Polygamy, specifically polygyny (the practice of a man having multiple wives), has a complex history within Judaism. Its practice can be traced back to biblical times and is mentioned in various passages of the Torah. However, over time, Jewish communities developed different perspectives on polygamy, and its prevalence and acceptance varied among different groups. These days, in every community it is effectively banned and certainly looked down upon.
In the Tanakh, several prominent figures are described as having multiple wives, including Avraham, Yaakov, David, and Solomon, but even those without such a prominent or high-status role like Elkhanan, husband to Chana and father of Shmuel (Samuel). These examples indicate that polygyny was not uncommon in ancient Jewish society, as it was in the rest of the ancient world . The Torah neither explicitly prohibits nor endorses polygamy, but it does provide regulations to ensure justice and fairness within such relationships. Crucially also, they are always noted for being contentious relationships and even at the time would not provide the quality in a good marriage one would look for. In Exodus 21:10, a husband’s obligations to his wives are outlined.
Throughout modern Jewish history, the practice of polygamy continued among certain communities. However, by the 11th century, a significant change occurred with the cherem (ban) of Rabbeinu Gershom (Rabbi Gershom ben Judah), the preeminent Ashkenazi authority. This ban, also known as the “Cherem of Rabbeinu Gershom,” prohibited Ashkenazi Jewish men from marrying multiple wives. It is important to note that this ban was specific to Ashkenazi Jews and did not apply universally to all Jewish communities.
Rabbeinu Gershom’s cherem had a lasting impact on the Ashkenazi Jewish community, even past the proposed limit of the ban (1000 years), and the prohibition against polygamy became a permanent feature of Ashkenazi Jewish law.
Sephardic Jews, who follow the traditions and customs originating from Spain and Portugal, did not adopt this cherem, continuing to practice polygamy in certain regions and circumstances, though it became increasingly rare over time.However, other Jewish communities, such as the Sephardic and Yemenite Jews, did not adopt this ban. As a result, polygamy continued to be practiced among some Sephardic and Yemenite Jews for several centuries. This was in some part due to the fact that Ashkenazim by and large lived among Christian communities, who don’t allow polygamy compared to Sephardic and Yemenite Jews who lived among Muslims who certain did and in many places still do allow the practice.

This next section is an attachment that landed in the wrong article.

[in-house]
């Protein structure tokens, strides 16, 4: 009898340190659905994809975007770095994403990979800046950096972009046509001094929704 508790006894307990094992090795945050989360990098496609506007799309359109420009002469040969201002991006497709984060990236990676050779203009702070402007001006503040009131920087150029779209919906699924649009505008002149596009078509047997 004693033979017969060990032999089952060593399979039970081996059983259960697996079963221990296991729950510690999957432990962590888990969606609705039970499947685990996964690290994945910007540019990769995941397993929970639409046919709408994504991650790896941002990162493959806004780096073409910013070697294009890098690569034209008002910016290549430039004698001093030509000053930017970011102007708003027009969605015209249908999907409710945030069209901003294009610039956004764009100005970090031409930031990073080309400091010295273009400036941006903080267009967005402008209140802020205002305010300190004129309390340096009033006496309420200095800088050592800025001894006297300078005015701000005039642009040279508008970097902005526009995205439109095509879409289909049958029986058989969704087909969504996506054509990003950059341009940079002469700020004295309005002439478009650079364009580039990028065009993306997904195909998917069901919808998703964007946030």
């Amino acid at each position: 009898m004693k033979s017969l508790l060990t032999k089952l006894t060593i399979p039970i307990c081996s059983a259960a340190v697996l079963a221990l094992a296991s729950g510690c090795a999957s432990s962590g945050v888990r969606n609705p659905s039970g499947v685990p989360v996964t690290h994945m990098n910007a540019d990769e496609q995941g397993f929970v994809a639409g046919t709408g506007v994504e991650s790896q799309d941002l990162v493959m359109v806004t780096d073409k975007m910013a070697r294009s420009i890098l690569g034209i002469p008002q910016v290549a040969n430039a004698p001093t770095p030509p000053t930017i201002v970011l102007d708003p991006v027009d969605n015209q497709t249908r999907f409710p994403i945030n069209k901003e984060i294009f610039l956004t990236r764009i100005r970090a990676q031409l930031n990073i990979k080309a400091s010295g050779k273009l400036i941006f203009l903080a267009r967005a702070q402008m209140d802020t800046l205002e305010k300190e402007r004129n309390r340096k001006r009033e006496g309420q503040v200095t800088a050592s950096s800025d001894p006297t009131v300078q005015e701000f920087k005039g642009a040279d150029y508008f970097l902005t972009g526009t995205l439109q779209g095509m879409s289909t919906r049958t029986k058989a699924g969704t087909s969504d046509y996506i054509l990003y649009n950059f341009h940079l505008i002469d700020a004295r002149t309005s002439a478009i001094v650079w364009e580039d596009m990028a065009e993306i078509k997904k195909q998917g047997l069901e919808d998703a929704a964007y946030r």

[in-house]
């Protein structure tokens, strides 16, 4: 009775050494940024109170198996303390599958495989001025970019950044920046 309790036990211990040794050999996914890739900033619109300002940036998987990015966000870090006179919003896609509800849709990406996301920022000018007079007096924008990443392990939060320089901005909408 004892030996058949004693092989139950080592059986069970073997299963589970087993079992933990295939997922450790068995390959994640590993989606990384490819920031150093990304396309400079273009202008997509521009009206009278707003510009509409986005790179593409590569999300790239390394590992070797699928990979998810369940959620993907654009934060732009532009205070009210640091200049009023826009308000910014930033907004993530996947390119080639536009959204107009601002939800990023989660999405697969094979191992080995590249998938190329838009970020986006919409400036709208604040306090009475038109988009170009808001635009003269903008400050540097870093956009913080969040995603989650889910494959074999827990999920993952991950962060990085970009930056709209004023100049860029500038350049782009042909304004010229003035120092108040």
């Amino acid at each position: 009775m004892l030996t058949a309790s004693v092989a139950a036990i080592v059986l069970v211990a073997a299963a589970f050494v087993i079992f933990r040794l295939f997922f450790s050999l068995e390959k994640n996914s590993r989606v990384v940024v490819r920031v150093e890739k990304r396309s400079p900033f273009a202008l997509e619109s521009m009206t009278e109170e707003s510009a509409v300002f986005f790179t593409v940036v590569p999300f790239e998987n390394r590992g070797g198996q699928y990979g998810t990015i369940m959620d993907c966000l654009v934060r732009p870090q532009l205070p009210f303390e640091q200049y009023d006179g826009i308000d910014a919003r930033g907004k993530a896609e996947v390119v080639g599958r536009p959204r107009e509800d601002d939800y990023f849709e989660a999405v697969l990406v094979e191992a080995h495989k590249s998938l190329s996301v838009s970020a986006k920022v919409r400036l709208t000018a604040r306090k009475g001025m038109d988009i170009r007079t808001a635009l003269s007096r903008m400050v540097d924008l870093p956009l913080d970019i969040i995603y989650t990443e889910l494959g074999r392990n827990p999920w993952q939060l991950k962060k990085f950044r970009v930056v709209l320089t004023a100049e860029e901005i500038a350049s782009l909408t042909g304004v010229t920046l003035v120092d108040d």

It is worth mentioning that in modern Jewish communities, particularly among Sephardic and Yemenite Jews, ketubot (marriage contracts) are typically written to exclude the possibility of multiple wives. This practice ensures that the marriage is monogamous, in accordance with the prevailing norms of the broader society, without the need for a formal ban.
In contemporary times, the overwhelming majority of Jews worldwide, including both Ashkenazi and Sephardic communities, do not practice or even entertain the idea of polygamy. The influence of Rabbeinu Gershom’s cherem and the changing social norms over the centuries have led to a general consensus against polygamy within Jewish law.
It is crucial to understand that religious practices and interpretations evolve over time. The historical trajectory of polygamy in Judaism reflects this evolution, with the cherem of Rabbeinu Gershom playing a significant role in shaping Jewish marital norms among Ashkenazi Jews. However, it is important to recognize the diversity within Judaism, including the differing practices and customs of Sephardic and Yemenite Jews, as well as the contemporary consensus against polygamy within mainstream Jewish communities.